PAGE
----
IE 11 is not supported. For an optimal experience visit our site on another browser.

How to spot the potential in flea market finds

Sarah Humphreys of "Blueprint" magazine has tips on how to find

You know that lonely chair left on the curb? Those aggressively uncool tag-sale lamps? Your sad stack of mismatched frames? Others may overlook them, but we see potential. Sarah Humphreys, editor-in-chief of “Blueprint” magazine, provides tips for finding fantastic pieces and quick upgrades to turn items into household treasures.

How to spot a good piece

  • Buy what you love.
  • Peek in, under, and behind the object to make sure it’s in good condition. And if it’s not in great condition, consider how much effort you’re willing to put into it to make it so.
  • If you’re looking for particular items, educate yourself on them.
  • Read relevant books that list telltale signs of authenticity and, vice versa, reproductions and fakes. Surf Web sites like and to get a feel for current market values — what you should be looking for, what you should be wary of, and what you should be asking vendors.

What to avoid

  • With the exception of lamps (which can be rewired easily), avoid pieces such as electronics, with complicated wiring and engineering that can’t be tested on site.
  • “As is” notations next to prices means the item is damaged. This doesn’t necessarily mean you shouldn’t purchase, but use your judgment in terms of what you can fix and what you can’t.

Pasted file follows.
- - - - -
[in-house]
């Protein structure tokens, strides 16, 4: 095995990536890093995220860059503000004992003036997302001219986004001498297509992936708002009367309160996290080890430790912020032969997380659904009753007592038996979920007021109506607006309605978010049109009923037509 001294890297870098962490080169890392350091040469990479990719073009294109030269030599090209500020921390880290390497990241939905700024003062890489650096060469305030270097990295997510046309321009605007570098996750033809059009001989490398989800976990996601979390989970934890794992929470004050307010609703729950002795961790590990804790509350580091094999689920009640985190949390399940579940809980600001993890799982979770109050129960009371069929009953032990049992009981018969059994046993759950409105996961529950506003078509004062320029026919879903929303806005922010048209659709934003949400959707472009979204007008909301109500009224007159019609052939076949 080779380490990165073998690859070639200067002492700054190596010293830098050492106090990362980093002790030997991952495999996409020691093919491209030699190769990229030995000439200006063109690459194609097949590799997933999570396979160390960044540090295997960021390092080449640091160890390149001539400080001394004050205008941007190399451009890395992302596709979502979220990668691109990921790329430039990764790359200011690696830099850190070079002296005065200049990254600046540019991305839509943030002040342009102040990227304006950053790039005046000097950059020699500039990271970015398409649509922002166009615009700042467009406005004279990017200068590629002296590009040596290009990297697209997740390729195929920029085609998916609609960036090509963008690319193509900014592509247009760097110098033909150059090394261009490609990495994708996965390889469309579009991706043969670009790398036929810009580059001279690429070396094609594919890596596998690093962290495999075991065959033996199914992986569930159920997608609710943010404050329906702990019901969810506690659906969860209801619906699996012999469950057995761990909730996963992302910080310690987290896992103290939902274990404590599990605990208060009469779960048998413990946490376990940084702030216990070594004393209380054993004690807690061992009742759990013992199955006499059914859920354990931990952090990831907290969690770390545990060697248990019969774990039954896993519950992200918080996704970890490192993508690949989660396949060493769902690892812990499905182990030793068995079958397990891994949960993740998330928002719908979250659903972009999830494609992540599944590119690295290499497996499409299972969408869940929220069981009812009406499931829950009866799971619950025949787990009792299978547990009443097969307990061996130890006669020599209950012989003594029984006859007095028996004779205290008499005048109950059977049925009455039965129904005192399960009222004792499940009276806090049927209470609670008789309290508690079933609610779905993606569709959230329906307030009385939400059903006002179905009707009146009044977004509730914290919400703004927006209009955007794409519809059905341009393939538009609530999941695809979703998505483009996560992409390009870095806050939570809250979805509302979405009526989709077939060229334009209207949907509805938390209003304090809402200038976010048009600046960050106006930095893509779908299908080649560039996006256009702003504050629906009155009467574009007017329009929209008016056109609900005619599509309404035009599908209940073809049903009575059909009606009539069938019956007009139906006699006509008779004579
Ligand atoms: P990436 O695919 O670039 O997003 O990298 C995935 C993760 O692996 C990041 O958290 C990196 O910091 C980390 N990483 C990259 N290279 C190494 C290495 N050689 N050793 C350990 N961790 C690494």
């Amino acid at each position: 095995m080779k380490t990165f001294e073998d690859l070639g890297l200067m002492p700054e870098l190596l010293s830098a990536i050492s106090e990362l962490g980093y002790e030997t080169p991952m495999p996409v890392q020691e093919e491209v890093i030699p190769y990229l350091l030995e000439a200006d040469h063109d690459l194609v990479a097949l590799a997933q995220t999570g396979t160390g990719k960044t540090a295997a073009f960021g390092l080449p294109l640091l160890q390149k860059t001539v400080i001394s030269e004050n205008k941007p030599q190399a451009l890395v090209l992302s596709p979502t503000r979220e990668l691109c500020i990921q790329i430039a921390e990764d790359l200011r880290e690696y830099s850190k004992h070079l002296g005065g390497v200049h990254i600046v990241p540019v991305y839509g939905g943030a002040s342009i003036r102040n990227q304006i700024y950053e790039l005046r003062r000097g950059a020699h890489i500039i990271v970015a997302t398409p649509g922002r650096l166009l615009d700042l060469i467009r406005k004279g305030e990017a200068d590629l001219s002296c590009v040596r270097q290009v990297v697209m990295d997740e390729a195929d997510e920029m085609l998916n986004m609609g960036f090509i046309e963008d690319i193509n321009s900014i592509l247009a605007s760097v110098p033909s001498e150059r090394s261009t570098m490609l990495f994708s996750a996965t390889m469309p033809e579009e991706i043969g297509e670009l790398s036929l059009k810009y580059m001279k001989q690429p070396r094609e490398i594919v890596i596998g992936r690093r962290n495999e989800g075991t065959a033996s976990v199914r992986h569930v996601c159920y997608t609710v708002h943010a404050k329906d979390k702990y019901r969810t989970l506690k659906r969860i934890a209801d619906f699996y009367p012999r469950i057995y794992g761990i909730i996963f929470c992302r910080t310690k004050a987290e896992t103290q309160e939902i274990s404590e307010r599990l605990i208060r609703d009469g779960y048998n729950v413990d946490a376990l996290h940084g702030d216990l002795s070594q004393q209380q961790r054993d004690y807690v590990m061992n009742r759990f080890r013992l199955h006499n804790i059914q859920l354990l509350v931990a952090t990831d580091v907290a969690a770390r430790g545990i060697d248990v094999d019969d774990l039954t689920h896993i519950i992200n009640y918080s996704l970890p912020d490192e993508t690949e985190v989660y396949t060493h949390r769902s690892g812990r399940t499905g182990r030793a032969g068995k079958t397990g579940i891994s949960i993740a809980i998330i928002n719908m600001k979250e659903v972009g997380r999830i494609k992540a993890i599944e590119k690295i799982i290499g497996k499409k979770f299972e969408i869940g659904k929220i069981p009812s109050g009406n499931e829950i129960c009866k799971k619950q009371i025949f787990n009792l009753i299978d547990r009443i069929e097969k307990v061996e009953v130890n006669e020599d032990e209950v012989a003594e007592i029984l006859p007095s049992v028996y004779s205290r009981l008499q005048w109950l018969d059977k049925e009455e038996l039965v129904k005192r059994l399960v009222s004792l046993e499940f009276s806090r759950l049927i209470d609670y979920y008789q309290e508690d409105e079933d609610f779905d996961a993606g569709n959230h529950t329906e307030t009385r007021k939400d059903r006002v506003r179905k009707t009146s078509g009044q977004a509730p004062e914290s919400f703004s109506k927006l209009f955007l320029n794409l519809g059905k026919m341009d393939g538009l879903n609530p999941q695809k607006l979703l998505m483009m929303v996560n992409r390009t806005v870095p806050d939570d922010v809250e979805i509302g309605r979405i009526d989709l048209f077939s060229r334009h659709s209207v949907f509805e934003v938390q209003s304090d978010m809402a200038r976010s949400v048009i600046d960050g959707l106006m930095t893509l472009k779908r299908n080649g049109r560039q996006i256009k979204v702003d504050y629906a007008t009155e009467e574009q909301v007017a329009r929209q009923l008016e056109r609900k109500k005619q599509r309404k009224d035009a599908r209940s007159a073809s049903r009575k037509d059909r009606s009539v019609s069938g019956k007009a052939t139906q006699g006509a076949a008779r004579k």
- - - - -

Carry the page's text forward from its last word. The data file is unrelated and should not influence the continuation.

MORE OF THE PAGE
• Be wary of super-high-priced antiques if you’re not familiar with the markings.

Frame of mind

A little green semigloss paint turns a ragtag crew of (glassless) frames into an artful display. We rounded up $1 to $10 orphans at a flea market.

Benjamin Moore latex gloss paint, $19 per quart, in Golden Delicious (390), Perennial (405), Olive Tree (392) and Apples and Pears (395), for stores. Bench (similar to shown), $2,300,

Fold-up bed to bang-up table
A foldable cot makes most people think backache, but it can easily become a coffee table.

Table how-to
Your dad might have one of these wood-and-canvas military cots kicking around his attic. If not, nab one on eBay. They're cheap to ship because they fold, and easy to update with some oil-based paint. Use a muted palette or paint each tray a different bold color. Standard Army cot, about $25, Bowery Kitchen Supplies trays, $12 each,

Fine Paints of Europe semigloss paint, $40 per liter, in E8-37 (cot) and E8-43 (trays), for stores. Jasper Van Der Hurd 6-by-9-foot Alhambra carpet, $2,700,

For more information visit and check out the complete story in the September/October issue of the magazine.